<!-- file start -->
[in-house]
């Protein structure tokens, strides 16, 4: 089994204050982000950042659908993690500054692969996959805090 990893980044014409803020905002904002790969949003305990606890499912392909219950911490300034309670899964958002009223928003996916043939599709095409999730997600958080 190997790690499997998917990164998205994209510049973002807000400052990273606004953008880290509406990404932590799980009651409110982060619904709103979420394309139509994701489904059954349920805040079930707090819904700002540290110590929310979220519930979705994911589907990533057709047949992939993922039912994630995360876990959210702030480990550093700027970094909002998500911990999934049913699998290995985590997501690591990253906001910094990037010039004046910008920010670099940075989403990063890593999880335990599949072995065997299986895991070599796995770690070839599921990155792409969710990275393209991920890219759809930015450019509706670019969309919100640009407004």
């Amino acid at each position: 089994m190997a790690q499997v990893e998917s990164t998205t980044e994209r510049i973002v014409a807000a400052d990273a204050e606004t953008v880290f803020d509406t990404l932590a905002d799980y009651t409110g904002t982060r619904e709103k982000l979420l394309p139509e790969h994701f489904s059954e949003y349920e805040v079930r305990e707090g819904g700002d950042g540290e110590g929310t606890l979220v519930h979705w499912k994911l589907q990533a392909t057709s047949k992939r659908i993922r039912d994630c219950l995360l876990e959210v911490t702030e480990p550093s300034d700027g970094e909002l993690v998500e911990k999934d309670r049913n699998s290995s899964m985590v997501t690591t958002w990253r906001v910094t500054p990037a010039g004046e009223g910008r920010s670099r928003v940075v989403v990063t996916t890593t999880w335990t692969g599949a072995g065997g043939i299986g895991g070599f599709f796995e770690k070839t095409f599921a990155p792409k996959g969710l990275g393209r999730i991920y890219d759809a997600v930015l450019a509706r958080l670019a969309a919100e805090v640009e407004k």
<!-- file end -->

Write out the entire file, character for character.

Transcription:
[in-house]
């Protein structure tokens, strides 16, 4: 089994204050982000950042659908993690500054692969996959805090 990893980044014409803020905002904002790969949003305990606890499912392909219950911490300034309670899964958002009223928003996916043939599709095409999730997600958080 190997790690499997998917990164998205994209510049973002807000400052990273606004953008880290509406990404932590799980009651409110982060619904709103979420394309139509994701489904059954349920805040079930707090819904700002540290110590929310979220519930979705994911589907990533057709047949992939993922039912994630995360876990959210702030480990550093700027970094909002998500911990999934049913699998290995985590997501690591990253906001910094990037010039004046910008920010670099940075989403990063890593999880335990599949072995065997299986895991070599796995770690070839599921990155792409969710990275393209991920890219759809930015450019509706670019969309919100640009407004």
């Amino acid at each position: 089994m190997a790690q499997v990893e998917s990164t998205t980044e994209r510049i973002v014409a807000a400052d990273a204050e606004t953008v880290f803020d509406t990404l932590a905002d799980y009651t409110g904002t982060r619904e709103k982000l979420l394309p139509e790969h994701f489904s059954e949003y349920e805040v079930r305990e707090g819904g700002d950042g540290e110590g929310t606890l979220v519930h979705w499912k994911l589907q990533a392909t057709s047949k992939r659908i993922r039912d994630c219950l995360l876990e959210v911490t702030e480990p550093s300034d700027g970094e909002l993690v998500e911990k999934d309670r049913n699998s290995s899964m985590v997501t690591t958002w990253r906001v910094t500054p990037a010039g004046e009223g910008r920010s670099r928003v940075v989403v990063t996916t890593t999880w335990t692969g599949a072995g065997g043939i299986g895991g070599f599709f796995e770690k070839t095409f599921a990155p792409k996959g969710l990275g393209r999730i991920y890219d759809a997600v930015l450019a509706r958080l670019a969309a919100e805090v640009e407004k």